NASFAA's Gold Star Award recognizes innovative ideas in the financial aid arena at any level, targeted toward any constituency. This award is open to individuals working at NASFAA member institutions; member institutions; regional associations; and state associations. The Gold Star Award honors up to three ideas each year.
University of Texas at Austin (eTASFA)
Project Objective: The project was developed to modernize the application portion of the process and allow students the ability to electronically report financial data through a self-serve web solution.
Executive Summary: The eTASFA application is a web-based document for special residency students at the University of Texas at Austin, enabling them to complete their state financial aid application online. The application uses DocuSign for electronic signing. In additional to serving students, the application also reduces manual data entry by the Office of Financial Aid staff. Staff in the Office of Financial Aid created the application, along with input from students. eTASFA went into production in October 2017 after 18 months of development. As of February 2018, approximately 160 students have used it, saving 20 hours per week of staff time.
CUNY Brooklyn College (Data-driven Financial Aid Cohort Advisement Model)
Project Objective: To better serve the financial aid needs of the students of CUNY Brooklyn College, the Financial Aid Office implemented a cohort advisement model to help our predominantly low/middle income, diverse and in many cases, first generation families to navigate what can at times be a complicated financial aid application process.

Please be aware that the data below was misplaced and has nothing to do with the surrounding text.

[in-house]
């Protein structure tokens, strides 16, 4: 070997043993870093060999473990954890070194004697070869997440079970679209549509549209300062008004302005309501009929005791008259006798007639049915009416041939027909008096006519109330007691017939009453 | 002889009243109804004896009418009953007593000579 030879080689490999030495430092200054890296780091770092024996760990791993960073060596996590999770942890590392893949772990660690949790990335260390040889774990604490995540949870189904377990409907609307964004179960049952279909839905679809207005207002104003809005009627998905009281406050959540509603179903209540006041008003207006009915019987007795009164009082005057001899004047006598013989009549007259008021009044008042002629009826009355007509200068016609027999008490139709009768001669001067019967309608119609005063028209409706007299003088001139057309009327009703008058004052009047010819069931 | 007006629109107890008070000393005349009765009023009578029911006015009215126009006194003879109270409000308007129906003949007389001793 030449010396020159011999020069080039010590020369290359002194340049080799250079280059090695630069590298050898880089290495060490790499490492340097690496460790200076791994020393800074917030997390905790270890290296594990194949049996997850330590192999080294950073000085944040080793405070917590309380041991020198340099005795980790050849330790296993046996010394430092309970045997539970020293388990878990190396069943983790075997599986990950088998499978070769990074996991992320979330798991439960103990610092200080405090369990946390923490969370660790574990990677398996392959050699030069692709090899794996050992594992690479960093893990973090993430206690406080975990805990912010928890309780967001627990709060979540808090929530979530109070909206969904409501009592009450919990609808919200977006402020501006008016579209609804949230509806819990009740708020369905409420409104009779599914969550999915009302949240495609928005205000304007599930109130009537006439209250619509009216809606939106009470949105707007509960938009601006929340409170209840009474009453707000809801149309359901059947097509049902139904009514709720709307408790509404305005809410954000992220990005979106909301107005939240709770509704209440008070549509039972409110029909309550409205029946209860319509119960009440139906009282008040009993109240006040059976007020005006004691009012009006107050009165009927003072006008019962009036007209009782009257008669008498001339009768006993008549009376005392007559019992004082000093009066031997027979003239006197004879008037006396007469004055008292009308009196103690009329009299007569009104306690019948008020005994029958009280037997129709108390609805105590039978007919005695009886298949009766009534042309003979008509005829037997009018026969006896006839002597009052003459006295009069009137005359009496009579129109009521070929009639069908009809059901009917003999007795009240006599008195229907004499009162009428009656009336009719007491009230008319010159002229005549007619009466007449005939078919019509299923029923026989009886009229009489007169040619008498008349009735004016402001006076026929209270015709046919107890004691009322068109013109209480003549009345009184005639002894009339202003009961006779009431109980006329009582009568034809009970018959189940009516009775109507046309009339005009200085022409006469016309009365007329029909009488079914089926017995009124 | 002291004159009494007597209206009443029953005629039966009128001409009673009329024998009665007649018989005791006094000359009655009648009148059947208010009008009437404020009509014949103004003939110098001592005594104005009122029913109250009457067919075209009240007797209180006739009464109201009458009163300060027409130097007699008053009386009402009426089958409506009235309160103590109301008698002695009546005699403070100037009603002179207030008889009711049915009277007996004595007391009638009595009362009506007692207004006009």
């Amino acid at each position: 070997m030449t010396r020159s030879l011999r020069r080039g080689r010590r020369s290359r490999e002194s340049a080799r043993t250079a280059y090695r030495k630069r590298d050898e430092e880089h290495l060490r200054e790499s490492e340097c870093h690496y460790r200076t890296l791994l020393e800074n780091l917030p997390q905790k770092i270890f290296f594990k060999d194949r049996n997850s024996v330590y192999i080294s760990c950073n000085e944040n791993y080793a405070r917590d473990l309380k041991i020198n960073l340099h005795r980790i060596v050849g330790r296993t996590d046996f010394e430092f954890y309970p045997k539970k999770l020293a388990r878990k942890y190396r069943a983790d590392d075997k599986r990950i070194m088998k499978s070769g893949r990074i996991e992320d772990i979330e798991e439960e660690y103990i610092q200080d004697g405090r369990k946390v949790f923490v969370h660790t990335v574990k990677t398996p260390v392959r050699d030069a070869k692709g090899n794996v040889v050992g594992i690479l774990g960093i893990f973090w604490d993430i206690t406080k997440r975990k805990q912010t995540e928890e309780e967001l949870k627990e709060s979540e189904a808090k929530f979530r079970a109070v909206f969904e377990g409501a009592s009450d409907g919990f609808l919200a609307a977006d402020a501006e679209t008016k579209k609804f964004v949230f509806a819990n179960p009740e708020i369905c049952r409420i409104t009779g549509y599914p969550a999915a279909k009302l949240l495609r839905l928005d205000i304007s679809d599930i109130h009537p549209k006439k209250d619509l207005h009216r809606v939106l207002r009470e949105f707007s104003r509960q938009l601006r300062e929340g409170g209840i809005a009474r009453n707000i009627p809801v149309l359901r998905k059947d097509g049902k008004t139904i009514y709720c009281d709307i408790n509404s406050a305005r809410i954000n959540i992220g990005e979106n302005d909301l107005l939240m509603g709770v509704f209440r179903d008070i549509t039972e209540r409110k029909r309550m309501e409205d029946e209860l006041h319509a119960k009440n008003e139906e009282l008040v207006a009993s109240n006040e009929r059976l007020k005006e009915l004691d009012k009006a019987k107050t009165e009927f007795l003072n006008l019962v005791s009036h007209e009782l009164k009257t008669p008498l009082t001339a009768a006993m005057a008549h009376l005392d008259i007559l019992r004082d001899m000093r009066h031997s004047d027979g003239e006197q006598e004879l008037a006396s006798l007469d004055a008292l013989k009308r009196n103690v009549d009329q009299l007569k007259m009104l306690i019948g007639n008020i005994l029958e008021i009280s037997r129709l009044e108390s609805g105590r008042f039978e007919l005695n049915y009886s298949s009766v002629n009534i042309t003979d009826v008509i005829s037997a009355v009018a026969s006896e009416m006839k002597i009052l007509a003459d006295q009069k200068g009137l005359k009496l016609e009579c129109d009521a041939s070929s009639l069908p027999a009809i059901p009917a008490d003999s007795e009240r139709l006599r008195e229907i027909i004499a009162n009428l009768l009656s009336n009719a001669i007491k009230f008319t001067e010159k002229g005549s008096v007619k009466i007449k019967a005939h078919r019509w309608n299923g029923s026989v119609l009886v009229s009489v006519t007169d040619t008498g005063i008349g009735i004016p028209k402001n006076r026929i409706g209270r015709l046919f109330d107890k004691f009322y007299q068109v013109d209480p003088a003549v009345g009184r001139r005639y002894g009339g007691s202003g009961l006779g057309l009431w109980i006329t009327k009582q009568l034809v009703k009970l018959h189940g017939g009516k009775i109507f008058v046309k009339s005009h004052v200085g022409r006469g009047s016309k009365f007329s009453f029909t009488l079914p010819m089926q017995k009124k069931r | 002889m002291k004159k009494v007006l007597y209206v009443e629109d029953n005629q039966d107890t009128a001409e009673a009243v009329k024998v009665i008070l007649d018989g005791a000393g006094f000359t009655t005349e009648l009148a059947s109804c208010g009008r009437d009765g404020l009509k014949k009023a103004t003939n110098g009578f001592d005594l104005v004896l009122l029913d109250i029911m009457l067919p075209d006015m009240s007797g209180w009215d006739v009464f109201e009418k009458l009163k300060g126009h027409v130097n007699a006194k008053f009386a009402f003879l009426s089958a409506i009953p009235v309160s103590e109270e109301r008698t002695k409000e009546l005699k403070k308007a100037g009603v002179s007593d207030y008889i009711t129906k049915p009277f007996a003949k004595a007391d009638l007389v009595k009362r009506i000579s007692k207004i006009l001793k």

Executive Summary: For the 2016-17 academic year, the Office of Financial Aid at CUNY Brooklyn College moved to a cohort advisement and application processing model. This allowed us to assign every single financial aid applicant a dedicated financial aid counselor to assist them with the often-complicated application, awarding and disbursement processes. In the 2015-16 academic year that immediately preceded the implementation of our cohort financial aid advisement model, only 54% received some form of financial aid. In 2016-17 under the cohort model, 76% of the student population received some form of financial aid. This is a direct success of the cohort advisement model. Additionally, aid disbursement totals for 2016-17 show an overall increase in total aid and a reduction of loans borrowed. We believe that increase in overall aid and grants and a reduction in student loan borrowing directly coincide with our implementation of the financial aid cohort advisement model, students are more informed from a financial literacy perspective regarding loans and maximize their federal and state grant eligibility.
Publication Date: 10/15/2018